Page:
By Iain (Guest Blogger) –
Everyone knows, for the most part, about migraines and how bad the symptoms are, but there are various other types of headaches that are just as debilitating.
One of the lesser known ones even among the medical community is called New Daily Persistent Headaches, or NDPH for short. NDPH is a primary headache disorder which means there is no underlying cause.
NDPH is a daily occuring headache that is not likely to ever go away. The usual course of treatment is to reduce intensity, but sometimes that doesnt even work. Not much is known why.
According to the MHNI, it may be because there are two subtypes. One is self-limited, meaning several months of high severity followed by several months of low severity, and the other is refractory type, meaning that the pain is almost always intense no matter what.
The symptoms of NDPH are similar to that of a migraine. They include nausea, light sensitivity, sound sensitivity and lightheadedness. The main difference between migraine and NDPH aside from its frequent daily occurrence is the location and type of pain, as well as a few neurological factors. It is usually a constant tension or pressure type of feeling across the forehead and temples.
One of the reasons I wanted to write this blog is to shed a light on something I have dealt with for 12 and a half years. It all started with an upper respiratory infection in 2005.
With this upper respiratory infection I had a headache. The infection went away but the headache did not. It still never has.
The doctors couldn’t figure out why it was happening. I never even got an appropriate diagnosis of NDPH until 2010. I have had many procedures and different treatments but the only thing that worked was a multi-disciplinary approach.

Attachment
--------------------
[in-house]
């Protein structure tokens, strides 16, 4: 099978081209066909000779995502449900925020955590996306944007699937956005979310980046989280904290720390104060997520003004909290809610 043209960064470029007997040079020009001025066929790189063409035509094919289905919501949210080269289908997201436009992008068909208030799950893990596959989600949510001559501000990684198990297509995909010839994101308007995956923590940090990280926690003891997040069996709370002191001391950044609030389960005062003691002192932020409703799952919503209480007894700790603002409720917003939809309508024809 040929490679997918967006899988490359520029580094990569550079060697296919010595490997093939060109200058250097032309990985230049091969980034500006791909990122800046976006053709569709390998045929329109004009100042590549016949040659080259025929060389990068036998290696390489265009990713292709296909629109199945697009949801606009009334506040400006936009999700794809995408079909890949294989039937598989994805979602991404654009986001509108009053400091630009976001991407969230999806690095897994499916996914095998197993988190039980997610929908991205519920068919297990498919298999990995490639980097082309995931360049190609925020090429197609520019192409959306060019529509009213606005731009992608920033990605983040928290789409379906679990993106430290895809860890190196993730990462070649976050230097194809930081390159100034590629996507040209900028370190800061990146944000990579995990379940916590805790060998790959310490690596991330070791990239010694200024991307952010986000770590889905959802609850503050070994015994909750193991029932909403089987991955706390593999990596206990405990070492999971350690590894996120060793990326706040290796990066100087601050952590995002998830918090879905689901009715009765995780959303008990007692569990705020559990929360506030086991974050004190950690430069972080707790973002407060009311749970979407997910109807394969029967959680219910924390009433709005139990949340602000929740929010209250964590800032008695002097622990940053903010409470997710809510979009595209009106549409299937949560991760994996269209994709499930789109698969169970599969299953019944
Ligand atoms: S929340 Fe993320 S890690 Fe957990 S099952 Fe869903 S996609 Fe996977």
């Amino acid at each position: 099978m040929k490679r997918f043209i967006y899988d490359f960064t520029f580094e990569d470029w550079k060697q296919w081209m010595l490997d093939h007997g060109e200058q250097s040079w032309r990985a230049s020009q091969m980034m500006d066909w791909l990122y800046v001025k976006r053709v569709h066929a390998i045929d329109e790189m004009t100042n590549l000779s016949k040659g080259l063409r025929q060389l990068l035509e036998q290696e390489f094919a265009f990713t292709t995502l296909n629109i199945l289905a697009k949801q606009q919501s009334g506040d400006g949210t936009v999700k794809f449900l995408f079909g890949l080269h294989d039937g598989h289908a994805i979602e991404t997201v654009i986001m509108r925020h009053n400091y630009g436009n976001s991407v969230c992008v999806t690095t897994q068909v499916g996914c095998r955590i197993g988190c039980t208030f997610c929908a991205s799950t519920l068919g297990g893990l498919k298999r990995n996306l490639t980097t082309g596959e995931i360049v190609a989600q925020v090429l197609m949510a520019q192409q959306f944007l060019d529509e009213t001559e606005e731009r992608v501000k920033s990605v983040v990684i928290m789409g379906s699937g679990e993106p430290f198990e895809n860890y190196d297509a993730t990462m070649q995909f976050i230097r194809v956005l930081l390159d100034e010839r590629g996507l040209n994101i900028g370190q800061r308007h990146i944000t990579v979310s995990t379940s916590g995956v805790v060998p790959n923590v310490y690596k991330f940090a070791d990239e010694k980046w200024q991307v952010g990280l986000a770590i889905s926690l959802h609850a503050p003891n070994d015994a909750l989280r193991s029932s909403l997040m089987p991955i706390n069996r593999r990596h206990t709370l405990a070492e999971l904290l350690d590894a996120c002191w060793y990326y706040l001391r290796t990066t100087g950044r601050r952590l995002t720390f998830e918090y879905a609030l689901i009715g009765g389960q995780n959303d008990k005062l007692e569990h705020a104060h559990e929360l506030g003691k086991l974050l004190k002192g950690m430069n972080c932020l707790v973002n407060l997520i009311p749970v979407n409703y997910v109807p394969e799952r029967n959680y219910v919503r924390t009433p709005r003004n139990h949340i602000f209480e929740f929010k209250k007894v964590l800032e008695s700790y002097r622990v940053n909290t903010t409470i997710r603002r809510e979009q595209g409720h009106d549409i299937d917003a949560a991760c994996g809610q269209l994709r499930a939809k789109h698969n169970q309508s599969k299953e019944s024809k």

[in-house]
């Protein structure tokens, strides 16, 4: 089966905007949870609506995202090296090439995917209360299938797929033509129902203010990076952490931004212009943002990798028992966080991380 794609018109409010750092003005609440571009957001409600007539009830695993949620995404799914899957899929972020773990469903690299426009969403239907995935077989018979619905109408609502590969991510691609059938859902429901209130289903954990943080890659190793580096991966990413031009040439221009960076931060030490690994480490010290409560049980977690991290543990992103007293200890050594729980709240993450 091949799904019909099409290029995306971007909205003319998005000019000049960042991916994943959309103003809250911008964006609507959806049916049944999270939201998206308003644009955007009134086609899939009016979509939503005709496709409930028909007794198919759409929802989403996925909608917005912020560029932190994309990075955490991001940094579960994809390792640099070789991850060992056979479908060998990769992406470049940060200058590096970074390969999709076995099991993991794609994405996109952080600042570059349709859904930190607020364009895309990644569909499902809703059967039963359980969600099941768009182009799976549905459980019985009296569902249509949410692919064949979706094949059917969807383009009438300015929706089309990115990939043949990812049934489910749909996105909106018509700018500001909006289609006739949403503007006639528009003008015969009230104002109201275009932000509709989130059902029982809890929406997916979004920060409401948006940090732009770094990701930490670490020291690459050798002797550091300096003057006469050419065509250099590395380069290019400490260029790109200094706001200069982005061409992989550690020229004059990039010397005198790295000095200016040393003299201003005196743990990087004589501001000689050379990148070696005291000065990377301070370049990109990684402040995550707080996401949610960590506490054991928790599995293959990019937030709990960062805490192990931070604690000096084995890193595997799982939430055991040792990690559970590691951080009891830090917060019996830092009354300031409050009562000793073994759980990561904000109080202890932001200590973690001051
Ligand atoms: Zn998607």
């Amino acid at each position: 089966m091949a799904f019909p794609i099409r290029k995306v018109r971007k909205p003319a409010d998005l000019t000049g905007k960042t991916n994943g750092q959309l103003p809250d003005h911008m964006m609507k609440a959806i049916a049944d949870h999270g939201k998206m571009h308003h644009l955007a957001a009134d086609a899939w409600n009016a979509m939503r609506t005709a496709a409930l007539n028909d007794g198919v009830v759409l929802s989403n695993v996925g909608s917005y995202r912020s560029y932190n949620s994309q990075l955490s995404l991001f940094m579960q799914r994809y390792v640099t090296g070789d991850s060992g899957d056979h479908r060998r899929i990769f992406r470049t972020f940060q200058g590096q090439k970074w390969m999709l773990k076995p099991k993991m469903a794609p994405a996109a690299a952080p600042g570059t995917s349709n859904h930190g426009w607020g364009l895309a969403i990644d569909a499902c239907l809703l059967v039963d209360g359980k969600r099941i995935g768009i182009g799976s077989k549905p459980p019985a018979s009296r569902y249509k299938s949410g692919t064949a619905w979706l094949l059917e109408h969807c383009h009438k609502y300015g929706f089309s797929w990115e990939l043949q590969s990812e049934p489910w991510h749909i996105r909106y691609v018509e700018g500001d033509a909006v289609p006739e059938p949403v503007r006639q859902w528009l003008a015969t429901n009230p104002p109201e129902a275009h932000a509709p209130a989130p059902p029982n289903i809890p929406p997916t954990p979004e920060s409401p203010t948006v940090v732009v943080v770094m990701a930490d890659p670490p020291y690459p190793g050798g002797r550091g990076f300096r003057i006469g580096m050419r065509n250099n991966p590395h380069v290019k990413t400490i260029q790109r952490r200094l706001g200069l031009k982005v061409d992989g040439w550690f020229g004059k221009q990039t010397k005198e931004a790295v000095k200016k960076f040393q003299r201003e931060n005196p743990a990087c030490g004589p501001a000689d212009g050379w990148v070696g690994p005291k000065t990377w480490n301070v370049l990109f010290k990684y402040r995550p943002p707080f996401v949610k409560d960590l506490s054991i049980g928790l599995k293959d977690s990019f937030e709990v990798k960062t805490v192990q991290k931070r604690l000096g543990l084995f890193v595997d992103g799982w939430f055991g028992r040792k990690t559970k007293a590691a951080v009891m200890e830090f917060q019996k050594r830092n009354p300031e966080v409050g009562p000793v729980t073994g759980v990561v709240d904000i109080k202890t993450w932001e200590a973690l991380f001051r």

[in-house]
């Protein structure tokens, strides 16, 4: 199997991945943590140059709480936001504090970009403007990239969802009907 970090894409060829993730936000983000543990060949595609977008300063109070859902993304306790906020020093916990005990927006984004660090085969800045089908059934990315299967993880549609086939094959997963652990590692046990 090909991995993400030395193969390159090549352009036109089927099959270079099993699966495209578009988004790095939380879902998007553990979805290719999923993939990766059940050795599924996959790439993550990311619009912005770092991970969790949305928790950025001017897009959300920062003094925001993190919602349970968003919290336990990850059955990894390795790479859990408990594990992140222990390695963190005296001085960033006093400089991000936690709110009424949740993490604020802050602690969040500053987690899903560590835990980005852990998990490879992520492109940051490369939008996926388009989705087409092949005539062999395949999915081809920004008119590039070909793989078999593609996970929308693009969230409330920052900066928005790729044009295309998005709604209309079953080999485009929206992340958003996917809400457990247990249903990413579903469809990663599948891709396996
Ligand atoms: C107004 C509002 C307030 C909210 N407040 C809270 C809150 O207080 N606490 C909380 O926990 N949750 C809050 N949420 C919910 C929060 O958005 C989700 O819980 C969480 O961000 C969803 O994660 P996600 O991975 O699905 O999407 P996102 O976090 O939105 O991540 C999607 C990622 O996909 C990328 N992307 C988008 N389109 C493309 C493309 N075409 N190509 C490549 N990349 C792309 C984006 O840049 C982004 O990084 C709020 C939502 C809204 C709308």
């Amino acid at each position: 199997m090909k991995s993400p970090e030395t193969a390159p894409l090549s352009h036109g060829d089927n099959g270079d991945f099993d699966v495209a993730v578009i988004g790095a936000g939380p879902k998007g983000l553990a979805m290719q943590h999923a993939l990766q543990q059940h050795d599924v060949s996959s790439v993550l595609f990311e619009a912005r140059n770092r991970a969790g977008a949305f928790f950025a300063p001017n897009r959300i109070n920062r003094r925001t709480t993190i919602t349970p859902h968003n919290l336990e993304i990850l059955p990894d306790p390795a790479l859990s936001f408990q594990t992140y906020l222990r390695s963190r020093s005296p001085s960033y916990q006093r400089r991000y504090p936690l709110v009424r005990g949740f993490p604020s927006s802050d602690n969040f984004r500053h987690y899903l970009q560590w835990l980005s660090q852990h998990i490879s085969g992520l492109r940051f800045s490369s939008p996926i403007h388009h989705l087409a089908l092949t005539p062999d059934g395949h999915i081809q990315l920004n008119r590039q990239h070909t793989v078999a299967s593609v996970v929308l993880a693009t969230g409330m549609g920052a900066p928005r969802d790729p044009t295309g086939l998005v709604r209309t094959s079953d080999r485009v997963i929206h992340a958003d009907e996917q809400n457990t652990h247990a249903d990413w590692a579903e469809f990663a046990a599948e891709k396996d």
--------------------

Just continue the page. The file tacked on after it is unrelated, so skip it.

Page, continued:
So what do I mean by a multi-disciplinary approach? Well for one, it’s not easy.
The patient is just as, if not more, responsible for how they feel as their doctors are. It’s a give and take. Just as with many chronic conditions, medicine only works if you as the patient are doing everything you can such as exercising, eating a healthy diet, and keeping a headache diary which would help indicate things that make it worse or better like food and weather.
Having a psychologist to help with coping mechanisms and discuss feelings of possible anxiety and depression, as well as a psychiatrist to prescribe medications are helpful methods of treatment too. It is mental as much as it is physical.
Take it from me. There is no one way to treat NDPH. It’s taken me 12 and a half years to finally implement everything I have learned from doctors all across the United States. I have personally been to two major medical facilities: the IMATCH program at the Cleveland Clinic and the Michigan Headache and Neurological Institue which also has an in-patient treatment program.
Hopefully this blog post sheds some light on this condition and educate people on the importance of a healthy lifestyle especially when dealing with chronic pain.
My goal is to share my story of personal growth, how living a healthy lifestyle can help make you stronger both mentally and physically, and that with the help of God all things are possible.